Genetic Jeans

Ooooh the genetic heritage that befalls a woman of Mennonite heritage. Painfully uncool adolescent years where one wonders if they pass the grade of normal society or will forever be doomed, like the adults around then, to cankles, thunder thighs and the itty-bitty-tittie committee.

Us Mennonite woman are often plain (I dare you to find a super model, make that any model, with the last name Penner, Thiessen, or Klassen) but we are oh-so-eternally cheerful no matter what the circumstances. We are blessed with robust health, but long sinewy legs? No. High, graceful cheekbones? Not really. Exotically lush lips? Pft, that might lead to kissing. Porcelain skin? Puhlease. But, we do have bouyant personalities.

We are often taught that vainglorious is wrong. I love the word vainglorious.  That in and of itself should already signal trouble. And I must admit, I love my long, flowing, and high-lighted (not to mention low lighted, reversed balayaged, glossed, and whatever else my sytlist whips up) hair. Which I admire in the mirror on quite a regular basis. My darkly painted finger nails. My wickedly awesome baroque tattoo. And skinny jeans. I am literally running from my genes to fit into my jeans which at this point seems to be serving me well.

However, I have a feeling those Mennonite genes will eventually assert themselves and take over. But until they completely dominate, I will use everything in my arsenal to pass the muster of inclusion into fashionable society including tottering around in ridiculously high heels and sweating through countless hot yoga sessions: thunder-thighs be damned. I have even joined the ranks of Meatless Monday cooking on account of it being “healthy” and thereby reducing the onset of cankles. (Such is not heard of in a good Mennonite household: meat, potatoes, buns and butter. Then a little more meat. And a little more butter. And always dessert. Always.)

Chipotle Black Bean Soup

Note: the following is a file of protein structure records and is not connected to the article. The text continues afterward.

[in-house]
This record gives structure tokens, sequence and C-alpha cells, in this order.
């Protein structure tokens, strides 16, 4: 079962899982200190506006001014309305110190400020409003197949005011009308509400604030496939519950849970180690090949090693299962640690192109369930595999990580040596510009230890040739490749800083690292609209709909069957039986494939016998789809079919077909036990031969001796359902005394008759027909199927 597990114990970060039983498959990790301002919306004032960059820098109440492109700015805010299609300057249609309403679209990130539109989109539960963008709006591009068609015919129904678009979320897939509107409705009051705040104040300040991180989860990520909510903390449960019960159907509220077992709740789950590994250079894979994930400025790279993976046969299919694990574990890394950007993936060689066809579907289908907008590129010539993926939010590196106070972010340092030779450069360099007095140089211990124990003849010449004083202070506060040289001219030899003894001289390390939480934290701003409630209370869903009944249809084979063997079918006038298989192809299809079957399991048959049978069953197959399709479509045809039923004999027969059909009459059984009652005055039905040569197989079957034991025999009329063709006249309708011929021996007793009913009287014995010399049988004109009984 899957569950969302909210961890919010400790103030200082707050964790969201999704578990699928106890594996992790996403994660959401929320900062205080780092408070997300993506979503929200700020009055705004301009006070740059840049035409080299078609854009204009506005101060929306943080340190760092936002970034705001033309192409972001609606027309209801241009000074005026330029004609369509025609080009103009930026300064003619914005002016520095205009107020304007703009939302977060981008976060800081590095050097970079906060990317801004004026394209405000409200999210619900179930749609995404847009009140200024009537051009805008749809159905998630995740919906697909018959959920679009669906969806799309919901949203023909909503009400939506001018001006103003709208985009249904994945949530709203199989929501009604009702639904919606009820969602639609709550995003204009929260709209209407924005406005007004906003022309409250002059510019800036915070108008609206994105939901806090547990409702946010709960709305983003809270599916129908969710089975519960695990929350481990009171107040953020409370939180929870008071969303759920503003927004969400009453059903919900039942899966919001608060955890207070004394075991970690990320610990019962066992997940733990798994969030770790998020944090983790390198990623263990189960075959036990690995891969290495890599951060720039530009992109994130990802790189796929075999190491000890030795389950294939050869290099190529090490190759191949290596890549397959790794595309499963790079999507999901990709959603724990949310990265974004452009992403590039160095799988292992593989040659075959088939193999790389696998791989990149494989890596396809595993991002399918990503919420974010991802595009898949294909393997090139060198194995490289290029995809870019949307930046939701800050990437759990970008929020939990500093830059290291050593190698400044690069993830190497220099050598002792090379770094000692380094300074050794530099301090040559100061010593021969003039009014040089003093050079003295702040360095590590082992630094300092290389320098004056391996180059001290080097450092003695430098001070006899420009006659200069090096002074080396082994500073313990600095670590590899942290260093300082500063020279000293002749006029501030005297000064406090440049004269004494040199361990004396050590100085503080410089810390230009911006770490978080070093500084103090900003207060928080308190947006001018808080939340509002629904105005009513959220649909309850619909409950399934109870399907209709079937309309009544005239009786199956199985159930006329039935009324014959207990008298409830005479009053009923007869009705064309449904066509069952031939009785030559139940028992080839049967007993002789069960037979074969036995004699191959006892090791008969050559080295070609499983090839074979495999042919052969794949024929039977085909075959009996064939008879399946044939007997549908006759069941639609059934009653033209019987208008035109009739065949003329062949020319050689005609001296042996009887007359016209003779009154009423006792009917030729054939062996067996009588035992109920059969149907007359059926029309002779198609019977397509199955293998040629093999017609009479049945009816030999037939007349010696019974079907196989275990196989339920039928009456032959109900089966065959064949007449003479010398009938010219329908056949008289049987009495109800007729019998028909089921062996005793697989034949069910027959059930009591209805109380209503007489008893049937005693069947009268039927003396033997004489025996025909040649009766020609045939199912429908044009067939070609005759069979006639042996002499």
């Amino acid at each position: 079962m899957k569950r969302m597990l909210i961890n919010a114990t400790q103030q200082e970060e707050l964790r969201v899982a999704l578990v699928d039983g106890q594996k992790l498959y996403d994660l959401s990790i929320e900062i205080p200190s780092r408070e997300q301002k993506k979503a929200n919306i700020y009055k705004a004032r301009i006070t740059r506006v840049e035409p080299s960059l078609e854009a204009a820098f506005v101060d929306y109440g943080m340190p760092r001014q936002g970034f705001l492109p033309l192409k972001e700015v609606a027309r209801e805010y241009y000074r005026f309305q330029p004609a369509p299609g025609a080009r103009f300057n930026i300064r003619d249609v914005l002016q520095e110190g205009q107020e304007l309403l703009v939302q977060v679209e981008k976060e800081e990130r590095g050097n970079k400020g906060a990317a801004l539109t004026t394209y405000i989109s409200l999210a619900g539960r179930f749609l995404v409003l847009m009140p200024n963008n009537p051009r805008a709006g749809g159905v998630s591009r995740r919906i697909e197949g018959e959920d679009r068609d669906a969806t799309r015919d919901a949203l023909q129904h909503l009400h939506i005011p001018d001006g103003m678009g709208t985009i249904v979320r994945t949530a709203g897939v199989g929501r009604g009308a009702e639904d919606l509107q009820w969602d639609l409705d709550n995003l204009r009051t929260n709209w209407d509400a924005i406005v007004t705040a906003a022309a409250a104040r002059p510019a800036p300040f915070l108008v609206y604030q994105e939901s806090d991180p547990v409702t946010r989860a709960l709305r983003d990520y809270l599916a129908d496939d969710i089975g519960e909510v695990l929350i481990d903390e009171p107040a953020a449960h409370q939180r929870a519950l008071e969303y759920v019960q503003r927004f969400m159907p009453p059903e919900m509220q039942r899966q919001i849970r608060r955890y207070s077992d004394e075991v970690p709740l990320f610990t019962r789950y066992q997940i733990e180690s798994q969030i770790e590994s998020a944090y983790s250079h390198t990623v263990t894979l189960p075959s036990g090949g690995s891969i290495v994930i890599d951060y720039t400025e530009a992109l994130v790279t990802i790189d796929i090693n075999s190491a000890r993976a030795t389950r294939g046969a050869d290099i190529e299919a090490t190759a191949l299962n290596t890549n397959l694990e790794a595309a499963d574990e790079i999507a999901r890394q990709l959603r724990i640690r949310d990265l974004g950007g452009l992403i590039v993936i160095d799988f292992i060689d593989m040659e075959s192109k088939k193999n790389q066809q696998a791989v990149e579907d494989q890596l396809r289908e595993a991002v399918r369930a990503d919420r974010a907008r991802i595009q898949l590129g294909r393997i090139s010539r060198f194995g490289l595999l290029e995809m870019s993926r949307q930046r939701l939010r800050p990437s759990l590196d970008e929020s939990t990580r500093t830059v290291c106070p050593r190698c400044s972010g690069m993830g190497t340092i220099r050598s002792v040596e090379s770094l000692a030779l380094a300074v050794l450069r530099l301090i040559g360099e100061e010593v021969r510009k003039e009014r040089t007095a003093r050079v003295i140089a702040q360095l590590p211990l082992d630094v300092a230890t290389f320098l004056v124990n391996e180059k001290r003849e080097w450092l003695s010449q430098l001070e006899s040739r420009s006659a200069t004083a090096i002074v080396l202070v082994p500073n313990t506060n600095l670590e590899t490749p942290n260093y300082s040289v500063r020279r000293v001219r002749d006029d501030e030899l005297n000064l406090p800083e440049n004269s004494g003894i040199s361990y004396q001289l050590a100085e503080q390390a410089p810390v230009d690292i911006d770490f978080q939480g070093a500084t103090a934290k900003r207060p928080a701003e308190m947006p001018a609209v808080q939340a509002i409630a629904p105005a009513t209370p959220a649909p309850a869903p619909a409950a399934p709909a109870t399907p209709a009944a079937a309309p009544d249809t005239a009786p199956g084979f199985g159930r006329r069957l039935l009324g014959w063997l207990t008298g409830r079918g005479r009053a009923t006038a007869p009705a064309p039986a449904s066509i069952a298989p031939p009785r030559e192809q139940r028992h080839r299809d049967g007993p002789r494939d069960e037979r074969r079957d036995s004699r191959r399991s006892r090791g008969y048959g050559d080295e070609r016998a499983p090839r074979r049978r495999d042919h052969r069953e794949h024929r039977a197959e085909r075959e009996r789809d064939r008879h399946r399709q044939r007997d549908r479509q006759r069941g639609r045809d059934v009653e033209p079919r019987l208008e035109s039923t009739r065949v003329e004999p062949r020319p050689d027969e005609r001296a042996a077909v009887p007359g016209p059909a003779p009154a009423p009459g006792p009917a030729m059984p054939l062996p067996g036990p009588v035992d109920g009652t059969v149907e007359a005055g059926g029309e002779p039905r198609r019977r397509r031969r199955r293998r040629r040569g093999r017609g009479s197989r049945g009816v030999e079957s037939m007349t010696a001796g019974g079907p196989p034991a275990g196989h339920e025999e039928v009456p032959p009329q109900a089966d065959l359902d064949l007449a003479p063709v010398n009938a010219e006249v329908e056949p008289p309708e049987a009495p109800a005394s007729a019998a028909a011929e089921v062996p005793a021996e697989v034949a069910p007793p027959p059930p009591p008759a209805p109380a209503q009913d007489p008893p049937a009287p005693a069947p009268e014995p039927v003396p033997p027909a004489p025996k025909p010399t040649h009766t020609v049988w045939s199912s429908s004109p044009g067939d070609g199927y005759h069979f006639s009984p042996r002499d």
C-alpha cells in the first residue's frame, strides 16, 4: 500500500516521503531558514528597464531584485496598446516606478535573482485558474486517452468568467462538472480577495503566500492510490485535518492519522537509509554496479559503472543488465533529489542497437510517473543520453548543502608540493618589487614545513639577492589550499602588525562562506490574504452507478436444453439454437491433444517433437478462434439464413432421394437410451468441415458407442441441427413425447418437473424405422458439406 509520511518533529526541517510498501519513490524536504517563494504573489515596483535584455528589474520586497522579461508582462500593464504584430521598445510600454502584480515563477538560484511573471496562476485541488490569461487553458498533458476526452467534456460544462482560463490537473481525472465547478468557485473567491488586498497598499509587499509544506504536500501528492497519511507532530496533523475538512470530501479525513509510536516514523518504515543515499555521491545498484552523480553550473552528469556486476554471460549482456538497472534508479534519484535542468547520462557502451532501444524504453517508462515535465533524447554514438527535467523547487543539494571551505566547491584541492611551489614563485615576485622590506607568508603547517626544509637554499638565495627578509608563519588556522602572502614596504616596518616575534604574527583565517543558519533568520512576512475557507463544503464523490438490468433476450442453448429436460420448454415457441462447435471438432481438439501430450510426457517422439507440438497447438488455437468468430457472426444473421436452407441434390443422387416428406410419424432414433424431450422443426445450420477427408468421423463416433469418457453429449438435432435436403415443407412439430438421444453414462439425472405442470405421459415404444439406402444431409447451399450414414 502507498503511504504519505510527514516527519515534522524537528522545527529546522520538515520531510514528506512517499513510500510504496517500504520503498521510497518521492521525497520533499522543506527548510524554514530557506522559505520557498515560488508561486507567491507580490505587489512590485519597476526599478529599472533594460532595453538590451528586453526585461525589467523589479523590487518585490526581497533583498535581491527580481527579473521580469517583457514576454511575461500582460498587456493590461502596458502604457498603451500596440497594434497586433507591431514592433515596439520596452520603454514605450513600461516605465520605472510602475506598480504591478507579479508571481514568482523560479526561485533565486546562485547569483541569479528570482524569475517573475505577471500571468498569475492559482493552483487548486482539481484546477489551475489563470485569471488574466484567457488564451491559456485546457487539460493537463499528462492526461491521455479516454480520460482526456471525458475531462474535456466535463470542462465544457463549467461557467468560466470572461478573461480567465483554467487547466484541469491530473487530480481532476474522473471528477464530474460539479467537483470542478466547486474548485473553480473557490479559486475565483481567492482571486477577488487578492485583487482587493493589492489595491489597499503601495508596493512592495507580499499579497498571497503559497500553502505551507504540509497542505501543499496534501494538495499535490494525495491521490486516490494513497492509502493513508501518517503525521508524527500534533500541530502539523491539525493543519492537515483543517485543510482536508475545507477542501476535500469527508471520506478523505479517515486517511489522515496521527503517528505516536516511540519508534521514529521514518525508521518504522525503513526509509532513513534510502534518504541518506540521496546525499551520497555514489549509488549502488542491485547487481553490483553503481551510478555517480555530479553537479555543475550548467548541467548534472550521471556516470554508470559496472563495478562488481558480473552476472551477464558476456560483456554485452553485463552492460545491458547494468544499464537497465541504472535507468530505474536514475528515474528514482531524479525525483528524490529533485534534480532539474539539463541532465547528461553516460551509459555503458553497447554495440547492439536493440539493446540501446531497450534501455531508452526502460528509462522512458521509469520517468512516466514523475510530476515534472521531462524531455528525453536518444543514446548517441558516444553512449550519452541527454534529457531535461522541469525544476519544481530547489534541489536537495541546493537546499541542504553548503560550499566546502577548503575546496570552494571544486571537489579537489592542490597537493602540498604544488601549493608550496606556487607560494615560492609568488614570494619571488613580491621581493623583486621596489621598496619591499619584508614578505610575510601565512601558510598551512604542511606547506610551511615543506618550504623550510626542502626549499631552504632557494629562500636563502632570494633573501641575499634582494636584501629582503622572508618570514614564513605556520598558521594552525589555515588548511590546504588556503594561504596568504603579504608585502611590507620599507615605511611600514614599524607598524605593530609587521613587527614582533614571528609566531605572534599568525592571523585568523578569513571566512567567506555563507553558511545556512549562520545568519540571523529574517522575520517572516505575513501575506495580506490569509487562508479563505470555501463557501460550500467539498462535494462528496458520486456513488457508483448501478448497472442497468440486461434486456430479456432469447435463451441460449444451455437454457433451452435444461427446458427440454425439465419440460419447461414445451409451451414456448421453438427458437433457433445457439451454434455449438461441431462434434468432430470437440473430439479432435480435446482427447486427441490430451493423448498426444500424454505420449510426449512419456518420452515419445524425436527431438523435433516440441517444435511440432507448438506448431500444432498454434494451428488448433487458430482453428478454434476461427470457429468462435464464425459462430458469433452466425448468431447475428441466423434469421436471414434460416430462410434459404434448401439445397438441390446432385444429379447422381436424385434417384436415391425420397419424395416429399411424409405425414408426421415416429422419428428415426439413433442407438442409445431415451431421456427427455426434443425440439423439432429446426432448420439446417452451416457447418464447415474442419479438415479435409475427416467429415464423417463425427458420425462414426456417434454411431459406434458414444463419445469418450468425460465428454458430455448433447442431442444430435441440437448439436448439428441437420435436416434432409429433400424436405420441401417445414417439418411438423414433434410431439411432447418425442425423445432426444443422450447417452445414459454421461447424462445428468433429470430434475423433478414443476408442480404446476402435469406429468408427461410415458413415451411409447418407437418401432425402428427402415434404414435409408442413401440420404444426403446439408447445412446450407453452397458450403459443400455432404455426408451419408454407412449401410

source: the non-Mennonite version of me

serves: many

  • 1 Lb black beans
  • 1 large onion, chopped
  • 1 large carrot, shredded
  • 2 stalks celery, chopped
  • 4 garlic cloves, minced
  • 1 jalapeno, chopped (seeded if you want to control the heat)
  • 1 chipotle pepper with adobo sauce (seeded if you want a little less heat)
  • 1 heaping tsp cumin
  • 1 heaping tsp chipotle chili powder
  • 2 bay leaves
  • 3 strips bacon
  • 1 C Heinz chili sauce
  • 8-12 cups chicken stock
  • 3/4 C sherry
  • Soak the beans in water overnight. Make sure the beans are covered with at least 2″ of water.
  • Fry the three strips of bacon in your soup pot. Remove and set aside.
  • In your soup pot cook the onion, carrot, celery, garlic and jalapeno until tender (drain off the bacon drippings so as to eliminate the nasty fat and hinder onset of Mennonite genes). Generously season your veggies with pepper. And a little salt if you need. Once the veggies are tender add the chipotle pepper, cumin, chili powder and bay leaves.
  • Drain the black beans and add to your soup pot. Add 8 cups of stock, the chili sauce and the bacon. Bring to a boil. Reduce your heat to low, cover and simmer for 3 to 4 hours until the beans are soft. Stir occasionally. If your soup is getting to dry add more stock. Once the beans are soft turn off the heat and stir in the sherry.
  • Let your soup cool then puree.
  • To serve, heat and top with whatever your heart desires. I would add cilantro, pickled jalapenos and a few pieces of avacado. Those without a Mennonite surname might add tortillas chips, sour cream, and large handful of sharp cheddar cheese.

Notes:

  • I used all 12 cups of stock. I thought my soup looked a little too liquidy at the end, but once it was blended it turned out just the right consistency.
  • For 12 servings there are approximately 220 calories, 4 grams fat, and 30 grams carbs per serving.
  • I did not let the soup cool enough before pureeing. To help out those as vainglorious and impatient as me: if you do not have a handy immersion blender and have not donned an apron do not wear a shimmery, violet hued silk t-shirt when blending dark, hot liquids.
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3 thoughts on “Genetic Jeans

  1. This soup is very good, definitly worth the work. I can vouch for that as Mel and me did the Mennonite exchange of home brown bread and the soup.

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